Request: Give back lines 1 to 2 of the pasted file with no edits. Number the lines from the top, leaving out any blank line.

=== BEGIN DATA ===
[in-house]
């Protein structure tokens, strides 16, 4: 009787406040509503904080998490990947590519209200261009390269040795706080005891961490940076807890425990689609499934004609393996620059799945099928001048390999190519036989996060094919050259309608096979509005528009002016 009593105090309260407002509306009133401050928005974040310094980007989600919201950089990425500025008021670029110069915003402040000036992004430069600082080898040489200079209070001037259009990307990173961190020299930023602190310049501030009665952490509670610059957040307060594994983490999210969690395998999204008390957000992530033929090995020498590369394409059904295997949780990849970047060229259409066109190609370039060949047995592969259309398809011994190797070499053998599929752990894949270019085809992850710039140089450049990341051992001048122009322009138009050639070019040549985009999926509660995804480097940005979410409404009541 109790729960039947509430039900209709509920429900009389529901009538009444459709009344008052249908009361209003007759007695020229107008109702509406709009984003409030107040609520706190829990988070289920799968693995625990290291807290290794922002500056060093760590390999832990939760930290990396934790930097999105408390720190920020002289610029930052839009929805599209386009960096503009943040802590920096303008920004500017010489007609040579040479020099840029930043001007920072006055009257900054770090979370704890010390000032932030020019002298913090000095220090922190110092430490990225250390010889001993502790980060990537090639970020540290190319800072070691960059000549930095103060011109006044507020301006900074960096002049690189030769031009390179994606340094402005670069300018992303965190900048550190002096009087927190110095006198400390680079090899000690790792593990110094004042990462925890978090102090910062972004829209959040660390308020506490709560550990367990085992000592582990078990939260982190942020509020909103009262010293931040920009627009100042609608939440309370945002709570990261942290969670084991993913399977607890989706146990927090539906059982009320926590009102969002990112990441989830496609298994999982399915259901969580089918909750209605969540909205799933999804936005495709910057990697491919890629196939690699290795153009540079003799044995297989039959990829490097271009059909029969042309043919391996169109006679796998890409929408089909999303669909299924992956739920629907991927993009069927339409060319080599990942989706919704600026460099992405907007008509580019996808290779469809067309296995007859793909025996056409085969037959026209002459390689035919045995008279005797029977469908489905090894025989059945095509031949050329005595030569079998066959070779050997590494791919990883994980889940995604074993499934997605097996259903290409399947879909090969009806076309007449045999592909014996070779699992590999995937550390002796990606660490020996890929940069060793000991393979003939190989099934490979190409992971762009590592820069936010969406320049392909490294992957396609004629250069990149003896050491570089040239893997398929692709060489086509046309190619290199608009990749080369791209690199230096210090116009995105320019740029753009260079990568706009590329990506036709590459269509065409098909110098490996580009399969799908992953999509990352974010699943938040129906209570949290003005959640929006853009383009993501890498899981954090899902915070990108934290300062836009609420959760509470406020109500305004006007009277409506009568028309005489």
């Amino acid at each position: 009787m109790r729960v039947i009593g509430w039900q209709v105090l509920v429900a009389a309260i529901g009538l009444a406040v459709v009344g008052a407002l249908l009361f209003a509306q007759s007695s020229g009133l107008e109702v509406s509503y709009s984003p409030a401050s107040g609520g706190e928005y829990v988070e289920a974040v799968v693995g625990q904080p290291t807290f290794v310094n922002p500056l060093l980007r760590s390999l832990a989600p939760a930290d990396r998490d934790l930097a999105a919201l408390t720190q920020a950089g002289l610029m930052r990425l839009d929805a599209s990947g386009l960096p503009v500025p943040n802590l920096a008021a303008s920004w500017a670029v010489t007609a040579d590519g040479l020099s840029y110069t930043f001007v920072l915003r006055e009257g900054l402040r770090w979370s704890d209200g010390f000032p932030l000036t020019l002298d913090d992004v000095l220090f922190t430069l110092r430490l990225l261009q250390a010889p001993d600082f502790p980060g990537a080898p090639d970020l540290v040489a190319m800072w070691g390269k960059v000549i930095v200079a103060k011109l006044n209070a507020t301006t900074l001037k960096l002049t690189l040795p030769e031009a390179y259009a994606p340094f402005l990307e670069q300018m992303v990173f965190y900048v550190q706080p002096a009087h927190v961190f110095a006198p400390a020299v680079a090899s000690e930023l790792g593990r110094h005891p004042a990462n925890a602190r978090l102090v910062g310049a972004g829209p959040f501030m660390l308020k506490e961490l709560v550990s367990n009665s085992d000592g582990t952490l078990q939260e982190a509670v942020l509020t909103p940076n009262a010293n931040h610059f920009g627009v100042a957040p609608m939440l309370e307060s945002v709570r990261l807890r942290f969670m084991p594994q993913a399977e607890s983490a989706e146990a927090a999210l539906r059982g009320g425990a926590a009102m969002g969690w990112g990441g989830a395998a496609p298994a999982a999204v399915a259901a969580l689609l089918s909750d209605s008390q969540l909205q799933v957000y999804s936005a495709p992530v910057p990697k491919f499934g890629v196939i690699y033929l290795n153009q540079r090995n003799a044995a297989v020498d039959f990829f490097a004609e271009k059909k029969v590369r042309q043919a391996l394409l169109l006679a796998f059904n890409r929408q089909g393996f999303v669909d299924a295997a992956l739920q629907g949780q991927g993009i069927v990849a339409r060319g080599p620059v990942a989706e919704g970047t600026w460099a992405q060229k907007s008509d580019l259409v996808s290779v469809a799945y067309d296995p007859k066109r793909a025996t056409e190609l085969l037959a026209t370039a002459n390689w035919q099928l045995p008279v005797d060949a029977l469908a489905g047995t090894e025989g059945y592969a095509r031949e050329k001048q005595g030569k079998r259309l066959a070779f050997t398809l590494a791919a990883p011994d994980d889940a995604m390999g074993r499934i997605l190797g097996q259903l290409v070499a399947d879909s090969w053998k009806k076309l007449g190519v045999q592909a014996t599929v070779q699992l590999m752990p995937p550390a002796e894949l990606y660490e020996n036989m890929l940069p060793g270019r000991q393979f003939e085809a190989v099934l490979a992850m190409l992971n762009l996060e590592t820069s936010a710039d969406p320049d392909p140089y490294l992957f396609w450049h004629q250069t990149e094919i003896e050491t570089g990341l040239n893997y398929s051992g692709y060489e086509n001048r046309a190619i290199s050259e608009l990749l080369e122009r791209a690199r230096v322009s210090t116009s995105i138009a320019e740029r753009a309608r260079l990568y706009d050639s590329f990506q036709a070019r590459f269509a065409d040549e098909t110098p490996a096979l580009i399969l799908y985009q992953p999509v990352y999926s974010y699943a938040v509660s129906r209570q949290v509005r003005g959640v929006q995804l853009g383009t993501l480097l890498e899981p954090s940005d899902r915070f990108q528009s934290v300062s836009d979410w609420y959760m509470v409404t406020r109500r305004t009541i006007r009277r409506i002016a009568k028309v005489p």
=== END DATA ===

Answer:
[in-house]
């Protein structure tokens, strides 16, 4: 009787406040509503904080998490990947590519209200261009390269040795706080005891961490940076807890425990689609499934004609393996620059799945099928001048390999190519036989996060094919050259309608096979509005528009002016 009593105090309260407002509306009133401050928005974040310094980007989600919201950089990425500025008021670029110069915003402040000036992004430069600082080898040489200079209070001037259009990307990173961190020299930023602190310049501030009665952490509670610059957040307060594994983490999210969690395998999204008390957000992530033929090995020498590369394409059904295997949780990849970047060229259409066109190609370039060949047995592969259309398809011994190797070499053998599929752990894949270019085809992850710039140089450049990341051992001048122009322009138009050639070019040549985009999926509660995804480097940005979410409404009541 109790729960039947509430039900209709509920429900009389529901009538009444459709009344008052249908009361209003007759007695020229107008109702509406709009984003409030107040609520706190829990988070289920799968693995625990290291807290290794922002500056060093760590390999832990939760930290990396934790930097999105408390720190920020002289610029930052839009929805599209386009960096503009943040802590920096303008920004500017010489007609040579040479020099840029930043001007920072006055009257900054770090979370704890010390000032932030020019002298913090000095220090922190110092430490990225250390010889001993502790980060990537090639970020540290190319800072070691960059000549930095103060011109006044507020301006900074960096002049690189030769031009390179994606340094402005670069300018992303965190900048550190002096009087927190110095006198400390680079090899000690790792593990110094004042990462925890978090102090910062972004829209959040660390308020506490709560550990367990085992000592582990078990939260982190942020509020909103009262010293931040920009627009100042609608939440309370945002709570990261942290969670084991993913399977607890989706146990927090539906059982009320926590009102969002990112990441989830496609298994999982399915259901969580089918909750209605969540909205799933999804936005495709910057990697491919890629196939690699290795153009540079003799044995297989039959990829490097271009059909029969042309043919391996169109006679796998890409929408089909999303669909299924992956739920629907991927993009069927339409060319080599990942989706919704600026460099992405907007008509580019996808290779469809067309296995007859793909025996056409085969037959026209002459390689035919045995008279005797029977469908489905090894025989059945095509031949050329005595030569079998066959070779050997590494791919990883994980889940995604074993499934997605097996259903290409399947879909090969009806076309007449045999592909014996070779699992590999995937550390002796990606660490020996890929940069060793000991393979003939190989099934490979190409992971762009590592820069936010969406320049392909490294992957396609004629250069990149003896050491570089040239893997398929692709060489086509046309190619290199608009990749080369791209690199230096210090116009995105320019740029753009260079990568706009590329990506036709590459269509065409098909110098490996580009399969799908992953999509990352974010699943938040129906209570949290003005959640929006853009383009993501890498899981954090899902915070990108934290300062836009609420959760509470406020109500305004006007009277409506009568028309005489």